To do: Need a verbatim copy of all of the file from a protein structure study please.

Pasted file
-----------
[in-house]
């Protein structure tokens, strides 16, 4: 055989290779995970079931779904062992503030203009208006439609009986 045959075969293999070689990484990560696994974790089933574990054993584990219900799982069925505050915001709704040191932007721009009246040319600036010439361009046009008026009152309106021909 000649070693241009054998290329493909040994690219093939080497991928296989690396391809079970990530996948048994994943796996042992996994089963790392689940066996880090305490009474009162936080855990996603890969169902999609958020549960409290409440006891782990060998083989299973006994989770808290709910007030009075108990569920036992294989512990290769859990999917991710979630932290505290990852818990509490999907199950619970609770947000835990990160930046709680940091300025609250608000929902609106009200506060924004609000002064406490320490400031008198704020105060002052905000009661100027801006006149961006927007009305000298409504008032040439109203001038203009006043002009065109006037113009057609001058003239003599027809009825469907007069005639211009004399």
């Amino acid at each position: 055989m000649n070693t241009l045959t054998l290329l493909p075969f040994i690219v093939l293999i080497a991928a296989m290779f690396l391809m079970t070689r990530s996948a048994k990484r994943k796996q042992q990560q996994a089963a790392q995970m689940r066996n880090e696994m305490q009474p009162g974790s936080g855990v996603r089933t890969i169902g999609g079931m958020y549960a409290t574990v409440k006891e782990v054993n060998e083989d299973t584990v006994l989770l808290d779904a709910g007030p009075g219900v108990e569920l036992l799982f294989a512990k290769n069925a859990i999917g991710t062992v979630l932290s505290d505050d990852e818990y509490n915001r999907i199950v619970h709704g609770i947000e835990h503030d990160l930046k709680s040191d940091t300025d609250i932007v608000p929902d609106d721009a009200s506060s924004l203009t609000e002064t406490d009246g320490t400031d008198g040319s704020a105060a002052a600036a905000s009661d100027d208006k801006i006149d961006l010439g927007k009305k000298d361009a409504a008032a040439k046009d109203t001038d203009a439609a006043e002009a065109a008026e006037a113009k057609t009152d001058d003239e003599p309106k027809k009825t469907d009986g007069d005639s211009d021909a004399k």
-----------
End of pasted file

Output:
[in-house]
């Protein structure tokens, strides 16, 4: 055989290779995970079931779904062992503030203009208006439609009986 045959075969293999070689990484990560696994974790089933574990054993584990219900799982069925505050915001709704040191932007721009009246040319600036010439361009046009008026009152309106021909 000649070693241009054998290329493909040994690219093939080497991928296989690396391809079970990530996948048994994943796996042992996994089963790392689940066996880090305490009474009162936080855990996603890969169902999609958020549960409290409440006891782990060998083989299973006994989770808290709910007030009075108990569920036992294989512990290769859990999917991710979630932290505290990852818990509490999907199950619970609770947000835990990160930046709680940091300025609250608000929902609106009200506060924004609000002064406490320490400031008198704020105060002052905000009661100027801006006149961006927007009305000298409504008032040439109203001038203009006043002009065109006037113009057609001058003239003599027809009825469907007069005639211009004399």
């Amino acid at each position: 055989m000649n070693t241009l045959t054998l290329l493909p075969f040994i690219v093939l293999i080497a991928a296989m290779f690396l391809m079970t070689r990530s996948a048994k990484r994943k796996q042992q990560q996994a089963a790392q995970m689940r066996n880090e696994m305490q009474p009162g974790s936080g855990v996603r089933t890969i169902g999609g079931m958020y549960a409290t574990v409440k006891e782990v054993n060998e083989d299973t584990v006994l989770l808290d779904a709910g007030p009075g219900v108990e569920l036992l799982f294989a512990k290769n069925a859990i999917g991710t062992v979630l932290s505290d505050d990852e818990y509490n915001r999907i199950v619970h709704g609770i947000e835990h503030d990160l930046k709680s040191d940091t300025d609250i932007v608000p929902d609106d721009a009200s506060s924004l203009t609000e002064t406490d009246g320490t400031d008198g040319s704020a105060a002052a600036a905000s009661d100027d208006k801006i006149d961006l010439g927007k009305k000298d361009a409504a008032a040439k046009d109203t001038d203009a439609a006043e002009a065109a008026e006037a113009k057609t009152d001058d003239e003599p309106k027809k009825t469907d009986g007069d005639s211009d021909a004399k």